To be fair to some of the pastors/preachers best known for biting sarcasm, they often truly believe they are God’s modern prophet/apostle. They think this office is still open—that God speaks to them today the way He spoke to Paul or Elijah before the canon of Scripture was finished. The extension is that they don’t have to submit to the canon of Scripture when it contradicts what they believe is the biting, cutting Word from God He’s commanding them to speak at the expense of other image bearers of God. The problem with this is obvious. If your flesh wants to flay open your opponent and you believe you are a prophetic apostle, you can say whatever you want to say. You are God’s anointed, and you get to sin against whomever you think the Holy Spirit is telling you to. Deep down, I think such pastors know it is the flesh, not the Spirit, prompting them to speak such ways. Or else they are grossly self-deceived.
This is not my personal rant for cessationism, by the way. That’s a slightly different issue. I believe gifts are still given today but not in a way that supersedes the canon of Scripture. When non-cessationist pastors believe that their words supersede The Word, I’ll die on that sword. Cessationist or not, our words do not trump The Word. Ever. And when cessationists act this way, I just wonder, what exactly is your hermeneutic? What line of reasoning are you employing for placing yourself above specific commands and instructions in Scripture on obedient speech?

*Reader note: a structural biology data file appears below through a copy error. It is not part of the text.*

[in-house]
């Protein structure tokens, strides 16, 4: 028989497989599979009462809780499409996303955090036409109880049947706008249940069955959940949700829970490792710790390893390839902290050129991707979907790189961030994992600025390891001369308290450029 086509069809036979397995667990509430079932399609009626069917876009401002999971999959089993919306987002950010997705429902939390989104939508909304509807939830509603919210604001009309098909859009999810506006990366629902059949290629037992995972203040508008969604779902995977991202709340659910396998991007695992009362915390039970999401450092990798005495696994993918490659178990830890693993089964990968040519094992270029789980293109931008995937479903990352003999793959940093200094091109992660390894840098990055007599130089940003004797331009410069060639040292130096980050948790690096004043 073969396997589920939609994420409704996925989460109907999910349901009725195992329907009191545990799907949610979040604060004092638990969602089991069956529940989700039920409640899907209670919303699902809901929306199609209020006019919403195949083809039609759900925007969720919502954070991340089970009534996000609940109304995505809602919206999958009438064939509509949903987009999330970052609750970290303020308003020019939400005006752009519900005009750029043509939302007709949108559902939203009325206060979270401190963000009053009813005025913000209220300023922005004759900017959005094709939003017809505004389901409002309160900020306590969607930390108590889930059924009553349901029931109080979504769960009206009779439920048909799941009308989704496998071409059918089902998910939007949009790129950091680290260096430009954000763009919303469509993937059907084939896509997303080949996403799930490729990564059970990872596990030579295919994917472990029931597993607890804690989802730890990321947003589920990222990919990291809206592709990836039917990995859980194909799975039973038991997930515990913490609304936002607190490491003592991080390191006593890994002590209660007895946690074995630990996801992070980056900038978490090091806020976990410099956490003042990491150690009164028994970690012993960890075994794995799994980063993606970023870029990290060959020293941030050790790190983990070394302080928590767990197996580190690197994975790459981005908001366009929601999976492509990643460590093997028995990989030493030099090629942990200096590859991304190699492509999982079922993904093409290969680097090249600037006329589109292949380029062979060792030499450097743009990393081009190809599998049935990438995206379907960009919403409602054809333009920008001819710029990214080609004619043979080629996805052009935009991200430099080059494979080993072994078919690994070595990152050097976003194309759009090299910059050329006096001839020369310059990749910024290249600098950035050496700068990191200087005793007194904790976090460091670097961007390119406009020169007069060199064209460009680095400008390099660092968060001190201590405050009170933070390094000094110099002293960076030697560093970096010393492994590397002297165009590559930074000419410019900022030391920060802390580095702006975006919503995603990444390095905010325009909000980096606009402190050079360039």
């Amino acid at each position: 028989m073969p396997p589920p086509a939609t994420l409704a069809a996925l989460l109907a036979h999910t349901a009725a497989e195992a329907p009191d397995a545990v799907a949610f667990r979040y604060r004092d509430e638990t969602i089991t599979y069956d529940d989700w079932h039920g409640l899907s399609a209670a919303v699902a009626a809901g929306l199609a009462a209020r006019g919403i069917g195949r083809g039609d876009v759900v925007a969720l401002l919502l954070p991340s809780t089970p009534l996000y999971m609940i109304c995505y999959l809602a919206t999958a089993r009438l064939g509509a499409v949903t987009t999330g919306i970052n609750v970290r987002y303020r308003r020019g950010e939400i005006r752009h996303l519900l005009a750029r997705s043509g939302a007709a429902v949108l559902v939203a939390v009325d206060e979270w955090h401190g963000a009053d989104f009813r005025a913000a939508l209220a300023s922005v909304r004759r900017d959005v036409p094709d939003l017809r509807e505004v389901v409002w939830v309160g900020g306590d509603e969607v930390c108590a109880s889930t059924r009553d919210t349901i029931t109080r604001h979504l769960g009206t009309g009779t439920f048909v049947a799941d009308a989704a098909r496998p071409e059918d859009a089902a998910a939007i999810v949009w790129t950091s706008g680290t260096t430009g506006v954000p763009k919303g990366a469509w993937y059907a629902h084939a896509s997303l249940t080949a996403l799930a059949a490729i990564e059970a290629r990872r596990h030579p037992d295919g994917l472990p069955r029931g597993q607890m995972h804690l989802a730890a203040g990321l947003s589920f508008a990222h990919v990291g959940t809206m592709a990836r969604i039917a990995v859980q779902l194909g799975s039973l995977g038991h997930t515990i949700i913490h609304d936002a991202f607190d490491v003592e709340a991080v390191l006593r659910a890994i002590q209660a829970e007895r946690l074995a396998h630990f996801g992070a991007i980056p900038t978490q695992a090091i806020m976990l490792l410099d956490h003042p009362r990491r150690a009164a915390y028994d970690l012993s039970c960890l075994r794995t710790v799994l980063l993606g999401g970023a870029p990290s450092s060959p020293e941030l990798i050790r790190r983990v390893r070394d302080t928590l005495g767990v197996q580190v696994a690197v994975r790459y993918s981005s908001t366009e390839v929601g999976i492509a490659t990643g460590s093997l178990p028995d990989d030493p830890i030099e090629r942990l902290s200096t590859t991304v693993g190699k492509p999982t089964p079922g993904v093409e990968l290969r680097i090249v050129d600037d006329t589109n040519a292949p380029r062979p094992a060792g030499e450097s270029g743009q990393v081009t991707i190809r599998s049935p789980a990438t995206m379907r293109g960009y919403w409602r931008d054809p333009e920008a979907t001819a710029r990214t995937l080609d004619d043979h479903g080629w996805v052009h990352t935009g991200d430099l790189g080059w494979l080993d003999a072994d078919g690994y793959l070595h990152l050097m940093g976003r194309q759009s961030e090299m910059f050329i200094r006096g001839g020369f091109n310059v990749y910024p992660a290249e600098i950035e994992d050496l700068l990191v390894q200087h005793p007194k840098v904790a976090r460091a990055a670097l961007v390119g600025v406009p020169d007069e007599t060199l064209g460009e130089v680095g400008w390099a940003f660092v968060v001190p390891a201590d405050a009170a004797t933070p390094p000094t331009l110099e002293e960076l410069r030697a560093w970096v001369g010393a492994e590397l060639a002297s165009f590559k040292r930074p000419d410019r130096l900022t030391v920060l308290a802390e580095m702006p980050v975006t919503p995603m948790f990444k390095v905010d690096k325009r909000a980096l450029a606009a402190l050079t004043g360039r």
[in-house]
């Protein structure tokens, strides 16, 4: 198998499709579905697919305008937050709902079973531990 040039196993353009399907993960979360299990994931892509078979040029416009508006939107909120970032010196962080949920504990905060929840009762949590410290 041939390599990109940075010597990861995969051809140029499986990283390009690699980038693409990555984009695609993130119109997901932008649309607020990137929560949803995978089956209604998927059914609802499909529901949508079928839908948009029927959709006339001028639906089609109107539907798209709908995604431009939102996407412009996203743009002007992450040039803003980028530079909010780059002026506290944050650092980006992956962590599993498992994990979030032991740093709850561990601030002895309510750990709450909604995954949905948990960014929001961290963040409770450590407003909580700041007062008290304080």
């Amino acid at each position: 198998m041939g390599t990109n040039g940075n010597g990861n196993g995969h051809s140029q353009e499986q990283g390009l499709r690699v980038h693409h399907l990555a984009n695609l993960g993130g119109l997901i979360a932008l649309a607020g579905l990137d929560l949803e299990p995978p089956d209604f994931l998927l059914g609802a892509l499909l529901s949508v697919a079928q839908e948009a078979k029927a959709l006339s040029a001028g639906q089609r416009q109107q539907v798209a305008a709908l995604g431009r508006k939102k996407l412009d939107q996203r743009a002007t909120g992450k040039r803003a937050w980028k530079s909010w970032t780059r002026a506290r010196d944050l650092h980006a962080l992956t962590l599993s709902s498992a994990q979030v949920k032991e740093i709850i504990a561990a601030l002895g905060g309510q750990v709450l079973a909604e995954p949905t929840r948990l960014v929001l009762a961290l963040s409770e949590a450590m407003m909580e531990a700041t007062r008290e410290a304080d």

Anyone who wants to justify why they don’t need to obey what Scripture clearly INSTRUCTS and/or COMMANDS by way of examples of things prophets or apostles did should examine, first, how they navigate through the Bible’s stories verses the Bible’s instructions. Secondly, they should examine their heart. What is going on in your heart that causes you to believe that words that are stumblingblocks that suck grace out of the room are your right to say or that in any way actually support God’s kingdom agenda? I feel strongly that it is the flesh, not the Spirit, that would move any of us in modern times to disobey the very Word that the Holy Spirit moved the men of old to write. And I’m reminded by the previous discussion how very important it is to understand the core beliefs/assumptions of those preaching the Word before I trust them to minister it to me.
Our hermeneutic matters.